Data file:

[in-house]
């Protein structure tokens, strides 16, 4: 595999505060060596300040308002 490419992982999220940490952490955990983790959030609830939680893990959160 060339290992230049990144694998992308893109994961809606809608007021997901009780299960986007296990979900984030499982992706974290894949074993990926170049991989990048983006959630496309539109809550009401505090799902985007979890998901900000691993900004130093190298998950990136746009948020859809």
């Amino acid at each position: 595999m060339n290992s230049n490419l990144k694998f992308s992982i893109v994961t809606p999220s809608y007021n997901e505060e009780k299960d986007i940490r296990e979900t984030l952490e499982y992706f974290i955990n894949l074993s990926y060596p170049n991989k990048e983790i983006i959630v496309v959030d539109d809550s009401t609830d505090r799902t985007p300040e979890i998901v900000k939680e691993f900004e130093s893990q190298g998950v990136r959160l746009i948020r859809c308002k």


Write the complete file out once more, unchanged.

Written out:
[in-house]
């Protein structure tokens, strides 16, 4: 595999505060060596300040308002 490419992982999220940490952490955990983790959030609830939680893990959160 060339290992230049990144694998992308893109994961809606809608007021997901009780299960986007296990979900984030499982992706974290894949074993990926170049991989990048983006959630496309539109809550009401505090799902985007979890998901900000691993900004130093190298998950990136746009948020859809």
């Amino acid at each position: 595999m060339n290992s230049n490419l990144k694998f992308s992982i893109v994961t809606p999220s809608y007021n997901e505060e009780k299960d986007i940490r296990e979900t984030l952490e499982y992706f974290i955990n894949l074993s990926y060596p170049n991989k990048e983790i983006i959630v496309v959030d539109d809550s009401t609830d505090r799902t985007p300040e979890i998901v900000k939680e691993f900004e130093s893990q190298g998950v990136r959160l746009i948020r859809c308002k």